I love the study from McDowell et al. where they tested different methods for keeping casts dry. It is simple but takes up a both common and important issue that we doctors frequently forget about. They compare six different methods and it seems that double plastic bags secured with duct tape provide the best protection for the money. Continue reading
Category Archives: Orthopaedic surgery
Does age matter for THR-outcomes?
Age is an important confounder in studying most health related outcomes [1, s 5], and perhaps the most commonly adjusted variable. In this and next post I will go into (1) what we know about the age effect in relation to total hip replacements (THR) re-operations and mortality, (2) what I found in my study on age and health-related quality of life (HRQoL) using splines, and (3) how I implemented and evaluated different splines using R for this study. Continue reading
Outcomes after total hip replacements
While total hip replacements (THR), also known as total hip arthroplasties, are hugely successful there still are, and will always be, poor outcomes. This post is an excerpt from my thesis where I tried to summarize the dark side of THR. Continue reading
My thesis: patient-related factors & hip arthroplasty outcomes
On May 29:th I successfully defended my thesis at the Karolinska Institute and I’m now a “Doctor of Philosophy“, i.e. PhD. It has been a fun and rewarding project that spurred me into starting this blog and diving into R. Below you can find the thesis abstract and my reflections on the subject. Continue reading
Drawing a directed acyclic graph (DAG) for blood transfusions after surgery
I recently wrote about blood transfusions and their inherent risk of postoperative infections. This post is a tutorial on some of the basics of drawing a directed acyclic graph (DAG). Blood transfusions and infections is a great topic as most are familiar with risk factors for infections. Continue reading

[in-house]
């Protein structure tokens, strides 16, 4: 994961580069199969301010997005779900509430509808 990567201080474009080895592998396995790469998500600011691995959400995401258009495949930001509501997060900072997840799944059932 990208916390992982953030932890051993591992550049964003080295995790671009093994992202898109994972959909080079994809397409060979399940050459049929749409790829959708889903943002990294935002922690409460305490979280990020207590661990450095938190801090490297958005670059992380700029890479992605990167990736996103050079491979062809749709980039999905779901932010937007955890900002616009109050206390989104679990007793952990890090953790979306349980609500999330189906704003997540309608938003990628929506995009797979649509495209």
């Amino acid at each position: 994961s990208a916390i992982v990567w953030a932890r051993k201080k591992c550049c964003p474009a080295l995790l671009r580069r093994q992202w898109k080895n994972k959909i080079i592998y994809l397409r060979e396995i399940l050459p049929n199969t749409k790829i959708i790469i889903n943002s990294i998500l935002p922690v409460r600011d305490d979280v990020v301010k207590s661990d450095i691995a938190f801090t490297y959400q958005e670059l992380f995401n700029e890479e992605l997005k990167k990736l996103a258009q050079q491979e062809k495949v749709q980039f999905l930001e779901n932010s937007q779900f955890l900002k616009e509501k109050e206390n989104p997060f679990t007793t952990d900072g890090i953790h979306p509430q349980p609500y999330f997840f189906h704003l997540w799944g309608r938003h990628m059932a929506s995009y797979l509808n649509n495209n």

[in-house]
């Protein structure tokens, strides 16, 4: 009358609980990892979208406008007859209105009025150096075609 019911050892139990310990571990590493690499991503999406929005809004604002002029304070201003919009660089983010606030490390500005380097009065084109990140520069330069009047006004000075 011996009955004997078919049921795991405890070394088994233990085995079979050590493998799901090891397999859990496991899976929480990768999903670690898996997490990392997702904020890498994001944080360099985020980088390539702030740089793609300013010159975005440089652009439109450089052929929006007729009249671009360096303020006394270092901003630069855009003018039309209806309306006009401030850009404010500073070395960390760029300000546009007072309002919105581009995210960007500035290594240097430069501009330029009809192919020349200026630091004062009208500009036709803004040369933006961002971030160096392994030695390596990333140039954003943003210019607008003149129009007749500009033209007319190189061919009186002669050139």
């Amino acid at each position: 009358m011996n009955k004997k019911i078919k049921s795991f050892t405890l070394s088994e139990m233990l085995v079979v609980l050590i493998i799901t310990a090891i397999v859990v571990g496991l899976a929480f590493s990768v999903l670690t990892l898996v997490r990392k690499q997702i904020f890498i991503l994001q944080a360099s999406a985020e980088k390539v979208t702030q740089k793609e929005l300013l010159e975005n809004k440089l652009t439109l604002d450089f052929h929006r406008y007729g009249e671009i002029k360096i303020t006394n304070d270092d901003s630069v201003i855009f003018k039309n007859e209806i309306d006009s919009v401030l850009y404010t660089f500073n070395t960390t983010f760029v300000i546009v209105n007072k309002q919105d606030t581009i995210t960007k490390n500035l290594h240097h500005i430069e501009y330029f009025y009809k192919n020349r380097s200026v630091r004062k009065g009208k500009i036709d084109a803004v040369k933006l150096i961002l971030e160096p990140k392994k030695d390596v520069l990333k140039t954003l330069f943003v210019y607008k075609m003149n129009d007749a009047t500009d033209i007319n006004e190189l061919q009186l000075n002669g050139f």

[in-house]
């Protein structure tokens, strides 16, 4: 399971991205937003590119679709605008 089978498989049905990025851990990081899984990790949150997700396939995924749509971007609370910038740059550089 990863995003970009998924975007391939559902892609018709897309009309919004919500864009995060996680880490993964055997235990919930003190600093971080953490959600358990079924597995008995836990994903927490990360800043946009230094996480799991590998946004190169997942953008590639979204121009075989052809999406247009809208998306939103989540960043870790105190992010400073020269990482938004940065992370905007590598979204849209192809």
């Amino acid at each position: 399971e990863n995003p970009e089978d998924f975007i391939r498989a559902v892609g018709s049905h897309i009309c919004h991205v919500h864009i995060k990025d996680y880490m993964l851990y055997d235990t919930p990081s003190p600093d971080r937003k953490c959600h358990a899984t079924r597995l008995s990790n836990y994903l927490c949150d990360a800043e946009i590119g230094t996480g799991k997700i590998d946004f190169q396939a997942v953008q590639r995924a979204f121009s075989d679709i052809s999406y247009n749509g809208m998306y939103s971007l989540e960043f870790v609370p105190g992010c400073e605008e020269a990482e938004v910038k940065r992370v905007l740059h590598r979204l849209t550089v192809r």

The final nail in the coffin for the degenerative meniscus?
I have my doubts when it comes to operating a degenerative meniscus (see my previous post) and in an amazing Finnish multicenter RCT it seems that my doubts have been confirmed. Sihvonen et al. managed to randomize 146 patients to arthroscopic meniscal or sham surgery where none of the outcomes differed between the groups. Continue reading
A bloody mess?
Blood transfusions lower the immune response – a known fact although not all doctors are aware of it. It is therefore nice to see that two new articles in JBJS that focus on the subject. Both focus on arthroplasties where the impact of an infection due to a lowered immune response can be catastrophic to the individual. Continue reading
The rotator cuff dilemma – revisited
Is Kukkonen et. al.’s RCT the end of our love for the rotator cuff tear? The industry surrounding rotator cuff tears costs in the US alone about $3 billion every year, earning a top position among common orthopaedic procedures. I have previously written about my doubts concerning this procedure and it is with some satisfaction that I dive in to this recent study by Kukkonen et. al.
It is better to have loved and lost, than never to have loved at all.
Alfred Lord Tennyson
Pills instead of surgery?
I recently stumbled upon one of the most interesting articles in a while. Albert et al. questioned the long-standing theory behind low back pain by doing a double-blind randomized clinical controlled trial. They randomized patients to antibiotics or placebo for 100 days and found an impressive effect on pain and other outcomes in the treatment group. Continue reading